In The Heirs of Locksley, the times have changed and the story has moved on a bit. It is 1220, and King John is dead. His 13-year-old son sits uneasily on the throne that he will occupy for the rest of his life. But Henry of Winchester, Henry III, is still a boy. A boy who never knew his father, but still stands in his shadow. The shadow of a man who seems to have pissed off everyone he ever knew.

Robin’s son John knows all about standing in a father’s long shadow. The two boys make a surprising common cause that leads them on an adventure that neither expected – to the consternation of all of the adults that surround them.

Escape Rating A-: I said at the beginning that this combined my loves of English history and fanfiction. The setting of these tales is between two of my favorite historical mystery series, both set in England and both occurring at times of great upheavals in history – as this series does.

I’m speaking of the Brother Cadfael series, by the late Ellis Peters, set in Shrewsbury, English between 1135 and 1145, at a time when the country was in the midst of a civil war. This series was also one of the first historical mystery series I have read, and the foundation of the popularity of the genre to this day.

The other series is the Owen Archer series, set in York in the late 1300s during the events that would eventually lead to yet another civil war, the Wars of the Roses. Both of these series, like these Robin Hood stories, do a fantastic job of drawing the reader directly into their time and place while still managing to comment on either our own, the immutability of human nature, or both.

(And now I’m missing Owen and will be moving the latest book in that series all the way up the virtually towering TBR pile!)

But I also referred to the Robin Hood stories as fanfiction – as the author does in the afterword to this book. It’s a concept that now that I’ve seen it, I can’t un-see it – and it resonates.

After all, the Robin Hood stories that we all know today weren’t written down until the late 1400s at the very earliest, three centuries after the adventures they portray. And even then, those written stories were merely printed versions of oral traditions that had arisen during the interim, sometime between Robin’s own time and the invention of the printing press.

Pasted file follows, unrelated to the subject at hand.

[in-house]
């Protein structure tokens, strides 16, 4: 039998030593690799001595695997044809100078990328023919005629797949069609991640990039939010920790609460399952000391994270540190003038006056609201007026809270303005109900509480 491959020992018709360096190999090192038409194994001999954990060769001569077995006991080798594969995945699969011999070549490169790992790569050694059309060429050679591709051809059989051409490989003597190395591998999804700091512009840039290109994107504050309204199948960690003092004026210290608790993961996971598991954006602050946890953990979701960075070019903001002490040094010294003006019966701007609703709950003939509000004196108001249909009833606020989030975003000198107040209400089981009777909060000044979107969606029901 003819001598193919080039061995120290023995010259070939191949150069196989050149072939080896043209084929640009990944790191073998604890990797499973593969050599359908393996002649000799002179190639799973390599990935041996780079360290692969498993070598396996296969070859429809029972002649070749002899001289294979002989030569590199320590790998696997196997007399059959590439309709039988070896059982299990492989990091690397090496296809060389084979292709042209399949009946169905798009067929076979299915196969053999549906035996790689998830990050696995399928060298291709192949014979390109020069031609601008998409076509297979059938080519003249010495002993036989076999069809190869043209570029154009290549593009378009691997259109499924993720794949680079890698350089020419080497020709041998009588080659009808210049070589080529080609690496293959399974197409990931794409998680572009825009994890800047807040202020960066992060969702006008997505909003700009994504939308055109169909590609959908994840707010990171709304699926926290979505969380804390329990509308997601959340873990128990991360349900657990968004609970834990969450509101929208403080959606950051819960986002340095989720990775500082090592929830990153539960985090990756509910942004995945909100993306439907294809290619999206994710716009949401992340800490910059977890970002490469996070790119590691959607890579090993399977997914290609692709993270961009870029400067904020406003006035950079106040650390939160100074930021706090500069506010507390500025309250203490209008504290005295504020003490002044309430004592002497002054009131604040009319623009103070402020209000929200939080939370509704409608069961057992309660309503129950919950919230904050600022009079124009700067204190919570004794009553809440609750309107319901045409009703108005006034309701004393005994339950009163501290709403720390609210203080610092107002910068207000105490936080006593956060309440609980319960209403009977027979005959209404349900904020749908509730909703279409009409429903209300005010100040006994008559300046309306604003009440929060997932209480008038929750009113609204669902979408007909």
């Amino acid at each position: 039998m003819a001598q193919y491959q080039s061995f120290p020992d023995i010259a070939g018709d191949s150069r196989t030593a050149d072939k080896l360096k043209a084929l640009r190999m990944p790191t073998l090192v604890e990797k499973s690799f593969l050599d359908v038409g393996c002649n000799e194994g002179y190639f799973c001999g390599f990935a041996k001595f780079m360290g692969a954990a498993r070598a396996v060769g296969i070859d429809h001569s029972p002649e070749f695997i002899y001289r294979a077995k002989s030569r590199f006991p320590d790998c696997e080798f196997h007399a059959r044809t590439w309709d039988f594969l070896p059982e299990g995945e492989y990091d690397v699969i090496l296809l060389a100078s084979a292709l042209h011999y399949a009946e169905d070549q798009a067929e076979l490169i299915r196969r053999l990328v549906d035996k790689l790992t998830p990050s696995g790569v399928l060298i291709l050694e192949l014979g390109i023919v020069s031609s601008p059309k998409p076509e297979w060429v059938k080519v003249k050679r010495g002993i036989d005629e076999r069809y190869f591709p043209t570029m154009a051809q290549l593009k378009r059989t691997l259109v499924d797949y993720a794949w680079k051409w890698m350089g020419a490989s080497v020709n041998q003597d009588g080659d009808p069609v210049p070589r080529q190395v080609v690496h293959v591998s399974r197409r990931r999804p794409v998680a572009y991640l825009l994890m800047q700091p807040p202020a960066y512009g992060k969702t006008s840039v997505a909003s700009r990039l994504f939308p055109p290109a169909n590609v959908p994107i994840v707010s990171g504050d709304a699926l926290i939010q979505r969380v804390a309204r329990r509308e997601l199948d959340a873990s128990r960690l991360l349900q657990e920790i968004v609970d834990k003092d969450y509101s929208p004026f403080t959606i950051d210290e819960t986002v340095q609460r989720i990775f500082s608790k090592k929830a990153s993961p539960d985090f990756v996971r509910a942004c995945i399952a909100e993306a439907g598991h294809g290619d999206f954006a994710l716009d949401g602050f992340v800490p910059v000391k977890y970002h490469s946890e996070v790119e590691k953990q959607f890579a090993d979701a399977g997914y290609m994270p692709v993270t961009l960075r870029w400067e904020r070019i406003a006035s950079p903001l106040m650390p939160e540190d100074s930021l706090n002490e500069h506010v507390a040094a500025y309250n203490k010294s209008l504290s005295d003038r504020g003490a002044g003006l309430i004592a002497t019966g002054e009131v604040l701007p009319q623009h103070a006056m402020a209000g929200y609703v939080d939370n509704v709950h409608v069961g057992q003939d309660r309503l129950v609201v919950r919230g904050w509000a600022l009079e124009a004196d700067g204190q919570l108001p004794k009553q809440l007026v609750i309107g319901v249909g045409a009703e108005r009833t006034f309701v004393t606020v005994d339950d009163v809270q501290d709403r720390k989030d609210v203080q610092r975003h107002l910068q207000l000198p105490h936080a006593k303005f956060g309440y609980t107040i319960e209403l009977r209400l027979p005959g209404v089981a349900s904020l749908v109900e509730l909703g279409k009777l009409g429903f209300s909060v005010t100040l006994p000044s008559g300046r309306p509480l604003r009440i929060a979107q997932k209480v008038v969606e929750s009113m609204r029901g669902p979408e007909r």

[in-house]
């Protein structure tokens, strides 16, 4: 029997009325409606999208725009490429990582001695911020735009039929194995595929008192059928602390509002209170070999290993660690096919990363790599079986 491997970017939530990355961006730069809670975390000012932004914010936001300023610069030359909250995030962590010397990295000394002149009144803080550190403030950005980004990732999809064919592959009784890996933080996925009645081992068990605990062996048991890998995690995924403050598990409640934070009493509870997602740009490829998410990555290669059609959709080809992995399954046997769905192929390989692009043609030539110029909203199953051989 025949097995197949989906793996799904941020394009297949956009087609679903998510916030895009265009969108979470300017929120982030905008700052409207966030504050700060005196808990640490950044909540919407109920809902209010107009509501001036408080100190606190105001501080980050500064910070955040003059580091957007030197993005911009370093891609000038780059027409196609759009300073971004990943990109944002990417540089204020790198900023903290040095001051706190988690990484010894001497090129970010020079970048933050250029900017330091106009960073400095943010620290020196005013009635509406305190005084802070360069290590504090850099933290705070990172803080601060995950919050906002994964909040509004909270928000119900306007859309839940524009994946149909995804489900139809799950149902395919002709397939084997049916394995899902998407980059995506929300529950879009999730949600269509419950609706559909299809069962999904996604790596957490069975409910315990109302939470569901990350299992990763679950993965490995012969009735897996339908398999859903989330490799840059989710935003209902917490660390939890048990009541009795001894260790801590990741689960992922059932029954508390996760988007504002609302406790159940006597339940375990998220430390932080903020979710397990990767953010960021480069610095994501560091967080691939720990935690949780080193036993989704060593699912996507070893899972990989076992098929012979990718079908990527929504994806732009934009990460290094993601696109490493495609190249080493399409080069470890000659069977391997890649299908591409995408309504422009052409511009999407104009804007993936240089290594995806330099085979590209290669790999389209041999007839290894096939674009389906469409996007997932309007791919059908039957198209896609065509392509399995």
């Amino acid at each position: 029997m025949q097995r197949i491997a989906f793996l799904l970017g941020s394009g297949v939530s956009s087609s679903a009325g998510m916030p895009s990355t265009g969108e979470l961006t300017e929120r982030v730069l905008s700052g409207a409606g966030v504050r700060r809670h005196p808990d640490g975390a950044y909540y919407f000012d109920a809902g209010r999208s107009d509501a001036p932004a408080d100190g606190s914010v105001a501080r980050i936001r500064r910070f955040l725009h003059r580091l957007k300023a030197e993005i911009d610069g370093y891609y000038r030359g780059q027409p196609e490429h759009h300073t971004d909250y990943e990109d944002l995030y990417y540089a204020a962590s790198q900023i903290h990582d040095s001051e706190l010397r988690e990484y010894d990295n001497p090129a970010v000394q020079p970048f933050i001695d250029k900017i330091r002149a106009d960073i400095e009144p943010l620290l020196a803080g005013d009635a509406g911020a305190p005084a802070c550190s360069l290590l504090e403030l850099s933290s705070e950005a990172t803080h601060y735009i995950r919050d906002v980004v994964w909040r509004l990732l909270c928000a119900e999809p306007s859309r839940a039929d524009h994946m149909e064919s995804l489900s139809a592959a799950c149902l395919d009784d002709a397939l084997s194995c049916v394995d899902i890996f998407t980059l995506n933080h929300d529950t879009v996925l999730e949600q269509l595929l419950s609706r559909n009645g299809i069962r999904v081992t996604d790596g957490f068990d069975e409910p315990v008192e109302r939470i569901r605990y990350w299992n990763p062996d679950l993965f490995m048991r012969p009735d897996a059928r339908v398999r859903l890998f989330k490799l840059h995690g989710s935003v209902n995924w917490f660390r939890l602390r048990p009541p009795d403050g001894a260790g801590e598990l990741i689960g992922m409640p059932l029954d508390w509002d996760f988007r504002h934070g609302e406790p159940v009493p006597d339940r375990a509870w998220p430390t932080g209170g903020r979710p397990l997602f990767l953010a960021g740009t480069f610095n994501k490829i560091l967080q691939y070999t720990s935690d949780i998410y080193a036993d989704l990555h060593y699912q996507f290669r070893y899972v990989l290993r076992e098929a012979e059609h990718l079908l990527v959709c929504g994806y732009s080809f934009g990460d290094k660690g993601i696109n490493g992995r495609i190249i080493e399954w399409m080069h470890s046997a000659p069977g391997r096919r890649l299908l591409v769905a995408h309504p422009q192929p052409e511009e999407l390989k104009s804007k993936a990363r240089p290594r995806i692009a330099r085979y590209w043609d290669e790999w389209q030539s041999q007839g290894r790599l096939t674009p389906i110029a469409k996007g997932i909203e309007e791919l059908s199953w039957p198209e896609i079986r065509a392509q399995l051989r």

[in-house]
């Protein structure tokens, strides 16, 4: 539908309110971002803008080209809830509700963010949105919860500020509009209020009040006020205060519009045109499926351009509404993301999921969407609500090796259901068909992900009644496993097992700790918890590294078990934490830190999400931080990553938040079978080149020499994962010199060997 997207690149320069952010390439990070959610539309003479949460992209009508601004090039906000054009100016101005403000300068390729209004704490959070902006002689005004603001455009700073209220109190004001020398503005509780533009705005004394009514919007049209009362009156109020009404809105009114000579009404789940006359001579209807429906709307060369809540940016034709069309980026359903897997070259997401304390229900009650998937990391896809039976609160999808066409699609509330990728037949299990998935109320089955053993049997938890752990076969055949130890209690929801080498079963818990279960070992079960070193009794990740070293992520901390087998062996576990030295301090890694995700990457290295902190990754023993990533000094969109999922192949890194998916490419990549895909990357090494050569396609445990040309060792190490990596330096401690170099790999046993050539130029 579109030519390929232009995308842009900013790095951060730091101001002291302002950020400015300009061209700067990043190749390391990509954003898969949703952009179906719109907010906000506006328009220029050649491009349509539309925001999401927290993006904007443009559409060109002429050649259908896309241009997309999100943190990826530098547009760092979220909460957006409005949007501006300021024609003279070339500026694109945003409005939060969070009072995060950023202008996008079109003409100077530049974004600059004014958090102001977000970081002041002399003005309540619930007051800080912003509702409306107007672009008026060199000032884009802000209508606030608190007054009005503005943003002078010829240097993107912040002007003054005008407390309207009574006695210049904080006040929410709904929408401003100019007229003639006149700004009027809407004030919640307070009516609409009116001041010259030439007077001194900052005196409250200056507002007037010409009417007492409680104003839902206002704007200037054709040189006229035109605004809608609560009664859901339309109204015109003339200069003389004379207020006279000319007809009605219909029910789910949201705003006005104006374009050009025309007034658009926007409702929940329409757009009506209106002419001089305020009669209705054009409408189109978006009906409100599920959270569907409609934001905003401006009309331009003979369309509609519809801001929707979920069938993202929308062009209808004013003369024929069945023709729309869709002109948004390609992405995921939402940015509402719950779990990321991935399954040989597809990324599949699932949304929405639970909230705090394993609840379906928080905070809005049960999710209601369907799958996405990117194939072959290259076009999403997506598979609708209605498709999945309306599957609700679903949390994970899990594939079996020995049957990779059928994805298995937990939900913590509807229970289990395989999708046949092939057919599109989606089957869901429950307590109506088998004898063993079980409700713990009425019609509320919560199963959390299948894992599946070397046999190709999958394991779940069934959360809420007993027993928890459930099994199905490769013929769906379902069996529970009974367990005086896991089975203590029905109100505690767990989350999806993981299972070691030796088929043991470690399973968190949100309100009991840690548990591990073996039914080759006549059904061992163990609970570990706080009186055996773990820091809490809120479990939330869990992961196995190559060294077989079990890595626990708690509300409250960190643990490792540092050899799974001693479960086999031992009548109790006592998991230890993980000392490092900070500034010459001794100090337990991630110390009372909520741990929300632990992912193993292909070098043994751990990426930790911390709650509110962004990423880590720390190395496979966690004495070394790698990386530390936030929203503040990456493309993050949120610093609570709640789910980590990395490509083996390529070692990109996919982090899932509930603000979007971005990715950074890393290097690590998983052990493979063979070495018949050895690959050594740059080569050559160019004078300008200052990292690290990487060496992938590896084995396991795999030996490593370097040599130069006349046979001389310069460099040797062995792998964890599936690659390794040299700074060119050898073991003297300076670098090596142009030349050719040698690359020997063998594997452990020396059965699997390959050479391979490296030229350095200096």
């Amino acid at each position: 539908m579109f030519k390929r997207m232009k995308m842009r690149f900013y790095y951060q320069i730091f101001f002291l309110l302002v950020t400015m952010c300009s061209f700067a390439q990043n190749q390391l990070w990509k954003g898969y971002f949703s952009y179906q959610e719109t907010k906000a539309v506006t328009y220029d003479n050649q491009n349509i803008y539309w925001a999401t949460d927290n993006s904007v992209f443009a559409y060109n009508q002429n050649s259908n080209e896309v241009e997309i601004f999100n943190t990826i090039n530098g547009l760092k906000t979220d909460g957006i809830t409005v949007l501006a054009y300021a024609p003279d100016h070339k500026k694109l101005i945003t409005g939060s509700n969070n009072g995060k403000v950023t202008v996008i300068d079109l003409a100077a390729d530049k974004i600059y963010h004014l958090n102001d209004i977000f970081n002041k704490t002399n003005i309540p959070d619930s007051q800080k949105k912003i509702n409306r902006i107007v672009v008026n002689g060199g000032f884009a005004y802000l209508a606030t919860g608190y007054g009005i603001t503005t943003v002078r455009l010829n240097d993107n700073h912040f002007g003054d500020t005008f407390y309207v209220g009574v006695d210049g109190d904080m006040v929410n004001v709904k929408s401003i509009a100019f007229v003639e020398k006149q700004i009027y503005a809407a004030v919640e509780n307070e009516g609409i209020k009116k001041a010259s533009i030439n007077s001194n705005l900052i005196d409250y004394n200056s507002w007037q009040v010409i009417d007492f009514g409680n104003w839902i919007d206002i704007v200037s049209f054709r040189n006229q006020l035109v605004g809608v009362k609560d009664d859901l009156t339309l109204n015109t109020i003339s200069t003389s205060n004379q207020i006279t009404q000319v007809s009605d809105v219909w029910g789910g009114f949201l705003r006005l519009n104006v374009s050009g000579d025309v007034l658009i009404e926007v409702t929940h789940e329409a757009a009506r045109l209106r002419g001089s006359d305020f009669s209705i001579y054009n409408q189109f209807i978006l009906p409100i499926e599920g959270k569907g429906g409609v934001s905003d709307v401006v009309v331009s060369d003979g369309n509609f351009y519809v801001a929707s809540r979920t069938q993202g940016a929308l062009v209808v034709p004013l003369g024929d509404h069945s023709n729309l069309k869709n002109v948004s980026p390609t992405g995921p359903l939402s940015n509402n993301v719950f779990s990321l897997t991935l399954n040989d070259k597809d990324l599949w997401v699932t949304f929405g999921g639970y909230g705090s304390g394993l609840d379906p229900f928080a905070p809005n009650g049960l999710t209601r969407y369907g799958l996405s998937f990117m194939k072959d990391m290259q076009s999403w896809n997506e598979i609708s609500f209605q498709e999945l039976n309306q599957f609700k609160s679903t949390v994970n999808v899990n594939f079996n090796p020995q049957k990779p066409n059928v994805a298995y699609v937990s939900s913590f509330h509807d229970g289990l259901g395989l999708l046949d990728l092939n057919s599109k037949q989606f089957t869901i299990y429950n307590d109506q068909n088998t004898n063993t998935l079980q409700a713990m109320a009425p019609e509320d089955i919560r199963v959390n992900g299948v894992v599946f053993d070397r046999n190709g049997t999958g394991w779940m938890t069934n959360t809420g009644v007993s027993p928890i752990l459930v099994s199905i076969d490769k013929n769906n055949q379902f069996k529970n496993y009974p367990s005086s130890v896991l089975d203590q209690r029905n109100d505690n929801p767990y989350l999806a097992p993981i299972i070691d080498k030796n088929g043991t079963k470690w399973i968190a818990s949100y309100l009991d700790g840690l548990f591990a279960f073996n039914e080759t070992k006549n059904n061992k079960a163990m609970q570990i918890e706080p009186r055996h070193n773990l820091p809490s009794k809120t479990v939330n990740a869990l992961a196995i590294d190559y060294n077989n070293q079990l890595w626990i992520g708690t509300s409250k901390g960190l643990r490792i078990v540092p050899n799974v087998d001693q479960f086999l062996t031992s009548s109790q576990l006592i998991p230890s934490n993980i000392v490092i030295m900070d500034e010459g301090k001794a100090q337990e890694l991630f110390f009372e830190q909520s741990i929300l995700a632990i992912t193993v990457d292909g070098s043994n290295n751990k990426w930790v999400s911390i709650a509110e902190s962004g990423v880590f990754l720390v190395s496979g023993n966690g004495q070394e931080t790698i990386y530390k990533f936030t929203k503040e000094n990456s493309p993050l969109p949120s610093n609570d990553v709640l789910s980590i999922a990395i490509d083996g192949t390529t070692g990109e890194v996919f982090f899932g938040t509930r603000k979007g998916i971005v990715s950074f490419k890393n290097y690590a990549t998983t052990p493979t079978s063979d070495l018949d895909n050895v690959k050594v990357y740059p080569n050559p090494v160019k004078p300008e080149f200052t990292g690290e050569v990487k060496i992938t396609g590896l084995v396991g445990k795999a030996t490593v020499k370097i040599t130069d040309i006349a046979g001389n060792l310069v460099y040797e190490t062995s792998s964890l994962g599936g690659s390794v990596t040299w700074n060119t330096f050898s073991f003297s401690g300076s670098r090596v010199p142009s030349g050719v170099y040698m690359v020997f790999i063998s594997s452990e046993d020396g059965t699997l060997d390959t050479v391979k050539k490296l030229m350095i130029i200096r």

As part of an oral tradition, the stories that were printed were the ones that were remembered, whether because they were the best stories, the most memorable ones, were just told by particularly charismatic storytellers – or all of the above. There’s no historical canon version, just a lot of stories that center around a larger-than-life character and his band of outlaws as they rebelled against an unjust authority.

It’s a “Fix-it” fic where the heroes fight wrongs and make things better in the end, as occurs when Richard the Lionhearted returns to his kingdom and the evil Sheriff of Nottingham is forced to leave Robin and his gang alone. The story conveniently ends before King Richard is killed and John takes back over, this time for good – or ill.

The Robin Hood Stories series are a kind of “next generation” fanfic where the author takes the beloved characters and tells readers what happened after the happy ever after, moving the story to the literal next generation, the earlier heroes’ children.

So she’s right. Not just that these stories feel like fanfiction but that the original Robin Hood stories were too. Complete with the “so many variations that the original canon is obscured” problem. In my review of the first book I noted that there’s a trend towards retellings going on right now. The world has gone mad and we’re all looking for the comfort of stories we know and love, in variations that may hold a few surprises but ultimately lead back to the tales that we already know.

And that’s what these Robin Hood Stories have been so far for me. A lovely comfort read with an interesting view of a historical period that I enjoy, an ultimately a visit with some old and very dear friends.

I hope there will be more.

Review: Driving the Deep by Suzanne Palmer

Review: Driving the Deep by Suzanne PalmerDriving the Deep (Finder Chronicles, #2) by Suzanne Palmer
Format: audiobook, eARC
Source: purchased from Audible, supplied by publisher via NetGalley
Formats available: hardcover, ebook, audiobook
Genres: science fiction, space opera
Series: Finder Chronicles #2
Pages: 432
Published by DAW Books on May 5, 2020
Purchasing Info: Author's WebsitePublisher's WebsiteAmazonBarnes & NobleKoboBook Depository
Goodreads

From a Hugo Award-winning author comes the second book in this action-packed sci-fi caper, starring Fergus Ferguson, interstellar repo man and professional finder.
As a professional finder, Fergus Ferguson is hired to locate missing objects and steal them back. But it is rarely so simple, especially after his latest job in Cernee. He's been recovering from that experience in the company of friends, the Shipmakers of Pluto, experts at crafting top-of-the-line AI spaceships.
The Shipmakers have convinced Fergus to finally deal with unfinished business he's been avoiding for half his life: Earth. Fergus hasn't been back to his homeworld since he was fifteen, when he stole his cousin's motorcycle and ran away. It was his first theft, and nothing he's stolen since has been anywhere near so easy, or weighed so heavily on his conscience. Many years and many jobs later, Fergus reluctantly agrees that now is the time to return the motorcycle and face his family.